The federal exhaustion requirement is intended to "ensure that the state courts have the opportunity fully to consider federal-law challenges to a state custodial judgment before the lower federal courts may entertain a collateral attack upon that judgment." Duncan v. Walker, 533 U.S. 167, 178-79 (2001). If a claim was not fairly presented to the highest state court and no state remedies remain available, the "technical" requirements of exhaustion are met. However, the claim remains barred from federal review through the doctrine of procedural default. See Coleman v. Thompson, 501 U.S. 722, 731-32 (1991). Only in exceptional circumstances may a federal court consider procedurally defaulted claims: 1) the petitioner demonstrates cause for the procedural default and prejudice from the constitutional error; or 2) the lack of federal review would result in a "fundamental miscarriage of justice." Schlup v. Delo, 513 U.S. 298, 315 (1995).
In his Administrative Review Request following the Board's decision denying re-release, Petitioner alleged several claims. In his petition for judicial review, however, Petitioner alleged a single assignment of error: "The board erred in relying on ORS 144.343 (2) (b)(1987) and OAR 255-75-096 (effective 5/19/1988) alone to deny petitioner reparole [sic] and set a new release date of July 14, 2047." Resp. Exh. 104, p. 1. The petition for judicial review argued exclusively that the Board's decision did not comply with state law. The petition did not at any time refer to or implicate Petitioner's federal due process rights.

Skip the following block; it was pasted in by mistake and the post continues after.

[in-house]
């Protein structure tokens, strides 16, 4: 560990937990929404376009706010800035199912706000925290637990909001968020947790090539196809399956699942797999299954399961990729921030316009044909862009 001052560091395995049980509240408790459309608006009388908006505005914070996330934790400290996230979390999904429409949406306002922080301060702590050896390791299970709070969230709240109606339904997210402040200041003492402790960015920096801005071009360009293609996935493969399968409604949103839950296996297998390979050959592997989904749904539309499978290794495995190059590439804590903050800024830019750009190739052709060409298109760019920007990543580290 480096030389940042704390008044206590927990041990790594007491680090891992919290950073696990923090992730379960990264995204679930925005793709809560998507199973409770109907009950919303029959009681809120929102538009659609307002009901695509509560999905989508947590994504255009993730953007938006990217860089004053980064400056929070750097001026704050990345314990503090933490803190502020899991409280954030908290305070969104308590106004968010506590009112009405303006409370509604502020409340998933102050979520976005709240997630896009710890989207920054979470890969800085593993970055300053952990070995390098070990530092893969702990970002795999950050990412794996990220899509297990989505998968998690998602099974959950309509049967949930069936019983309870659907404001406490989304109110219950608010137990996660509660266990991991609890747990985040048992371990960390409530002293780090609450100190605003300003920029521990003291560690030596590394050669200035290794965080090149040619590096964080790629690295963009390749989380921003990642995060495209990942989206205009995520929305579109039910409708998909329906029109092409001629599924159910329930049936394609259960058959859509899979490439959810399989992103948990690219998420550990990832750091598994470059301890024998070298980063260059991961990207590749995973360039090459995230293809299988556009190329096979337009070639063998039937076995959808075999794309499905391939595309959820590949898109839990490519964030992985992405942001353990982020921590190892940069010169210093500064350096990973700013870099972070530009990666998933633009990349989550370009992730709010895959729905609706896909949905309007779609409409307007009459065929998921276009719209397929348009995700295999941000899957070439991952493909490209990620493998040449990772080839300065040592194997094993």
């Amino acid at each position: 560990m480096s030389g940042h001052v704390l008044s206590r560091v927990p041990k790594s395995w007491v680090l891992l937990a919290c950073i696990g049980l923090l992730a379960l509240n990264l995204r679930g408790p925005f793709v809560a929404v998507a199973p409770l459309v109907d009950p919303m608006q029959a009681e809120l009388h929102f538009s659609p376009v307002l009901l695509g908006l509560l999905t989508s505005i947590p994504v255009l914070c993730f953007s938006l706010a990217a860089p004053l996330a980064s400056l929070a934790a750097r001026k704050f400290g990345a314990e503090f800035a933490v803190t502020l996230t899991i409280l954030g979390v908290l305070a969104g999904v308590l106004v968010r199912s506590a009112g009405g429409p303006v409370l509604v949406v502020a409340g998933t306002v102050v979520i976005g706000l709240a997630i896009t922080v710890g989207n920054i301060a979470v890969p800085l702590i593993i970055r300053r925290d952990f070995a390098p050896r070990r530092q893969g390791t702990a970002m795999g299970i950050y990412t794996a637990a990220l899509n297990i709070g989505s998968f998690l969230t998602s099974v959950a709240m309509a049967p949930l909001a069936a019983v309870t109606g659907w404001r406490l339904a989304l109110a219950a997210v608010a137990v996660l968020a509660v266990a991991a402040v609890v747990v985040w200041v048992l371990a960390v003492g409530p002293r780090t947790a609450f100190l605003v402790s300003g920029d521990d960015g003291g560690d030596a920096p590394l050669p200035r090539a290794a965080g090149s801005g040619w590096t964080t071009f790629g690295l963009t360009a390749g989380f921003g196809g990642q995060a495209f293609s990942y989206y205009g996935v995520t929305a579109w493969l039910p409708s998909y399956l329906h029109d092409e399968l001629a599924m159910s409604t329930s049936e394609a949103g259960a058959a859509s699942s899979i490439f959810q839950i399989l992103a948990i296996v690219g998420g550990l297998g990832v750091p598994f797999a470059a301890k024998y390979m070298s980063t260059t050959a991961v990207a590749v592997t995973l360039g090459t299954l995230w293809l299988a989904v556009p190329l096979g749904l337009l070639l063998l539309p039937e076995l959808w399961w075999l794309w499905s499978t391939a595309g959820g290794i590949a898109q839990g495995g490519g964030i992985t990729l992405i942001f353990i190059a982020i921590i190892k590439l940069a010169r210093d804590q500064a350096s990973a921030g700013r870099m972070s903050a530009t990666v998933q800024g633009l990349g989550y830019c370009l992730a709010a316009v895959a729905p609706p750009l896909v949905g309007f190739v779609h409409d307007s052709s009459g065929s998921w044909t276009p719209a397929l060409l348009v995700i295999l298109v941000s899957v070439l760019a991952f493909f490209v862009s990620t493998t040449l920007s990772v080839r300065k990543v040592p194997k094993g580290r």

Petitioner concedes that exhaustion requires that the federal Constitutional argument be fairly presented within the four corners of the state-court appellate brief, but argues there should be "relaxed consideration" in this case. Petitioner contends the argument advanced in the state court proceeding- that the Board did not act in accordance with established rules relating to an offender's re-release and not on the Board's complete discretion-sufficiently sounds in due process terms that the exhaustion requirement should, as a practical matter, be deemed satisfied.
The Court disagrees. Petitioner did not present a federal due process claim to the Oregon courts. This situation is not akin to that cited by Petitioner, in which the Third Circuit Court of Appeals found that an insufficiency of the evidence claim, though advanced in state law terms, was the "substantial equivalent" of a federal sufficiency claim. Petitioner's argument to the state courts here was grounded solely in the Board's alleged failure to apply the appropriate state law.
Based on the record, the Court concludes Petitioner failed to fairly present the claims alleged in this action to Oregon's state courts. Because the time for presenting the claims passed long ago, they are now procedurally defaulted. Petitioner does not argue cause and prejudice to excuse the default, nor does he attempt to make a colorable showing of actual innocence. Accordingly, relief on the Amended Petition for Writ of Habeas Corpus must be denied.
For these reasons, the Court DENIES the Amended Petition for Writ of Habeas Corpus (#16) and DISMISSES this action. The Court DENIES a certificate of appealability as Petitioner has not made a substantial showing of the denial of a constitutional right. See 28 U.S.C. § 2253 (c) (2).
IT IS SO ORDERED.